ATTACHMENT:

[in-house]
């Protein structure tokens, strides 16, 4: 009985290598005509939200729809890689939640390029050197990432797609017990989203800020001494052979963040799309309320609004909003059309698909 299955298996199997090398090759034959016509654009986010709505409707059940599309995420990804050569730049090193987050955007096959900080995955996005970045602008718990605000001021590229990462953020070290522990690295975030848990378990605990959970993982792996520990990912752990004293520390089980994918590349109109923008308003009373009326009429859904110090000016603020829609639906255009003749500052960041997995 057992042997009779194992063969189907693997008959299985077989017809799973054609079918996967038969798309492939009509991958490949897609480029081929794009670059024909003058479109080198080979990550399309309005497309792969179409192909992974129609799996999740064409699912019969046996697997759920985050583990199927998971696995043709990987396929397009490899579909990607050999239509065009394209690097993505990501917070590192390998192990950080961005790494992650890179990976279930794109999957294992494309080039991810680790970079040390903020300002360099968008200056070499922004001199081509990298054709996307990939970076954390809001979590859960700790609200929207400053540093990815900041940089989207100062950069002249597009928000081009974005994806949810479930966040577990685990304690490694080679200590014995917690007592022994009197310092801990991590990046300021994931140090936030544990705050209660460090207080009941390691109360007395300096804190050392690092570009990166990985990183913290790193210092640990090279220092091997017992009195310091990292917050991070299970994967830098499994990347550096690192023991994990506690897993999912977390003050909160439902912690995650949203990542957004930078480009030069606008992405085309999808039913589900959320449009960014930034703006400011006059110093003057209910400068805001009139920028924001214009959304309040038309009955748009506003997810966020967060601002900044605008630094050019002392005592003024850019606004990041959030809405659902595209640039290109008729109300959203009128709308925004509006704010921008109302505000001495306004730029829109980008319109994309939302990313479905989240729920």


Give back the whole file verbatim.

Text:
[in-house]
């Protein structure tokens, strides 16, 4: 009985290598005509939200729809890689939640390029050197990432797609017990989203800020001494052979963040799309309320609004909003059309698909 299955298996199997090398090759034959016509654009986010709505409707059940599309995420990804050569730049090193987050955007096959900080995955996005970045602008718990605000001021590229990462953020070290522990690295975030848990378990605990959970993982792996520990990912752990004293520390089980994918590349109109923008308003009373009326009429859904110090000016603020829609639906255009003749500052960041997995 057992042997009779194992063969189907693997008959299985077989017809799973054609079918996967038969798309492939009509991958490949897609480029081929794009670059024909003058479109080198080979990550399309309005497309792969179409192909992974129609799996999740064409699912019969046996697997759920985050583990199927998971696995043709990987396929397009490899579909990607050999239509065009394209690097993505990501917070590192390998192990950080961005790494992650890179990976279930794109999957294992494309080039991810680790970079040390903020300002360099968008200056070499922004001199081509990298054709996307990939970076954390809001979590859960700790609200929207400053540093990815900041940089989207100062950069002249597009928000081009974005994806949810479930966040577990685990304690490694080679200590014995917690007592022994009197310092801990991590990046300021994931140090936030544990705050209660460090207080009941390691109360007395300096804190050392690092570009990166990985990183913290790193210092640990090279220092091997017992009195310091990292917050991070299970994967830098499994990347550096690192023991994990506690897993999912977390003050909160439902912690995650949203990542957004930078480009030069606008992405085309999808039913589900959320449009960014930034703006400011006059110093003057209910400068805001009139920028924001214009959304309040038309009955748009506003997810966020967060601002900044605008630094050019002392005592003024850019606004990041959030809405659902595209640039290109008729109300959203009128709308925004509006704010921008109302505000001495306004730029829109980008319109994309939302990313479905989240729920």